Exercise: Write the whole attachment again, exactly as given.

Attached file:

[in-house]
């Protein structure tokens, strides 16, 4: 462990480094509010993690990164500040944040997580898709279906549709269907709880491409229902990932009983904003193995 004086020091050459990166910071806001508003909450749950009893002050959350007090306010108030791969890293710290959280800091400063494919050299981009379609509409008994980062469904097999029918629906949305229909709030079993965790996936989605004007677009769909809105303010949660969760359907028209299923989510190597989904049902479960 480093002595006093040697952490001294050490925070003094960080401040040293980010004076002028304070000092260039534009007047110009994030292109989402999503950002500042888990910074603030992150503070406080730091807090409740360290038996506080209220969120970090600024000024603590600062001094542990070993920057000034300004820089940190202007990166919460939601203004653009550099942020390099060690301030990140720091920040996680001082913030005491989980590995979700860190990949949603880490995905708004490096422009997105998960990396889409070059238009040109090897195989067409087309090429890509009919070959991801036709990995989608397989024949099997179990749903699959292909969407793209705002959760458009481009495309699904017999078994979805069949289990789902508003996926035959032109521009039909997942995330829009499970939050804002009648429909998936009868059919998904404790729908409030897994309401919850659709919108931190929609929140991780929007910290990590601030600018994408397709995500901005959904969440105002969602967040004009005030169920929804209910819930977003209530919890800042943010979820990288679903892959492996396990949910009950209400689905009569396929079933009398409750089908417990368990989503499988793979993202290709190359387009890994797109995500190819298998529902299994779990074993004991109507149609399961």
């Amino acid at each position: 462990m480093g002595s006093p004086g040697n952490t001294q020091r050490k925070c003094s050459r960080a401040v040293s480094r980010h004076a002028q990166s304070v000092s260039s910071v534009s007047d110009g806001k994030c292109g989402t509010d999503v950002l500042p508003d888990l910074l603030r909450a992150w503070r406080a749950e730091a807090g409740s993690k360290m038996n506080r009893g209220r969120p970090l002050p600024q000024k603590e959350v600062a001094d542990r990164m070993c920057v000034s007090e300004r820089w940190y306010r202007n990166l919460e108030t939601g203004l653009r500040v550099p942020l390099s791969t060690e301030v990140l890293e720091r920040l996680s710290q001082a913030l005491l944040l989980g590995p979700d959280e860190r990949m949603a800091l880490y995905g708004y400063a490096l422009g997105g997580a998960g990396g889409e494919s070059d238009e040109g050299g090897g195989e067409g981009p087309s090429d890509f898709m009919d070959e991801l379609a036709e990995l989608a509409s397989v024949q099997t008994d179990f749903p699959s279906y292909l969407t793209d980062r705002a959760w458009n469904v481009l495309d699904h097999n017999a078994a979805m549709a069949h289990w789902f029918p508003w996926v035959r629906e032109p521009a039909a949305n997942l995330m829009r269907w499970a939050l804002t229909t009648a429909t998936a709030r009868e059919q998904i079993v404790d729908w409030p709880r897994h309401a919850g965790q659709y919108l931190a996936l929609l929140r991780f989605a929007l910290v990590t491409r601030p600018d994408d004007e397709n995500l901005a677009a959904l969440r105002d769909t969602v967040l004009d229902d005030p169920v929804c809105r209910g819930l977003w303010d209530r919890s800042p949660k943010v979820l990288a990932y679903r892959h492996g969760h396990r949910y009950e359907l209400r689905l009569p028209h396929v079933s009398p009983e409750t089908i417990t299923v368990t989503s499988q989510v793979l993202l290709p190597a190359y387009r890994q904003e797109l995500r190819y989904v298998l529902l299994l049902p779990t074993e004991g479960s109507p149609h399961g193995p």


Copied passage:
[in-house]
């Protein structure tokens, strides 16, 4: 462990480094509010993690990164500040944040997580898709279906549709269907709880491409229902990932009983904003193995 004086020091050459990166910071806001508003909450749950009893002050959350007090306010108030791969890293710290959280800091400063494919050299981009379609509409008994980062469904097999029918629906949305229909709030079993965790996936989605004007677009769909809105303010949660969760359907028209299923989510190597989904049902479960 480093002595006093040697952490001294050490925070003094960080401040040293980010004076002028304070000092260039534009007047110009994030292109989402999503950002500042888990910074603030992150503070406080730091807090409740360290038996506080209220969120970090600024000024603590600062001094542990070993920057000034300004820089940190202007990166919460939601203004653009550099942020390099060690301030990140720091920040996680001082913030005491989980590995979700860190990949949603880490995905708004490096422009997105998960990396889409070059238009040109090897195989067409087309090429890509009919070959991801036709990995989608397989024949099997179990749903699959292909969407793209705002959760458009481009495309699904017999078994979805069949289990789902508003996926035959032109521009039909997942995330829009499970939050804002009648429909998936009868059919998904404790729908409030897994309401919850659709919108931190929609929140991780929007910290990590601030600018994408397709995500901005959904969440105002969602967040004009005030169920929804209910819930977003209530919890800042943010979820990288679903892959492996396990949910009950209400689905009569396929079933009398409750089908417990368990989503499988793979993202290709190359387009890994797109995500190819298998529902299994779990074993004991109507149609399961």
């Amino acid at each position: 462990m480093g002595s006093p004086g040697n952490t001294q020091r050490k925070c003094s050459r960080a401040v040293s480094r980010h004076a002028q990166s304070v000092s260039s910071v534009s007047d110009g806001k994030c292109g989402t509010d999503v950002l500042p508003d888990l910074l603030r909450a992150w503070r406080a749950e730091a807090g409740s993690k360290m038996n506080r009893g209220r969120p970090l002050p600024q000024k603590e959350v600062a001094d542990r990164m070993c920057v000034s007090e300004r820089w940190y306010r202007n990166l919460e108030t939601g203004l653009r500040v550099p942020l390099s791969t060690e301030v990140l890293e720091r920040l996680s710290q001082a913030l005491l944040l989980g590995p979700d959280e860190r990949m949603a800091l880490y995905g708004y400063a490096l422009g997105g997580a998960g990396g889409e494919s070059d238009e040109g050299g090897g195989e067409g981009p087309s090429d890509f898709m009919d070959e991801l379609a036709e990995l989608a509409s397989v024949q099997t008994d179990f749903p699959s279906y292909l969407t793209d980062r705002a959760w458009n469904v481009l495309d699904h097999n017999a078994a979805m549709a069949h289990w789902f029918p508003w996926v035959r629906e032109p521009a039909a949305n997942l995330m829009r269907w499970a939050l804002t229909t009648a429909t998936a709030r009868e059919q998904i079993v404790d729908w409030p709880r897994h309401a919850g965790q659709y919108l931190a996936l929609l929140r991780f989605a929007l910290v990590t491409r601030p600018d994408d004007e397709n995500l901005a677009a959904l969440r105002d769909t969602v967040l004009d229902d005030p169920v929804c809105r209910g819930l977003w303010d209530r919890s800042p949660k943010v979820l990288a990932y679903r892959h492996g969760h396990r949910y009950e359907l209400r689905l009569p028209h396929v079933s009398p009983e409750t089908i417990t299923v368990t989503s499988q989510v793979l993202l290709p190597a190359y387009r890994q904003e797109l995500r190819y989904v298998l529902l299994l049902p779990t074993e004991g479960s109507p149609h399961g193995p």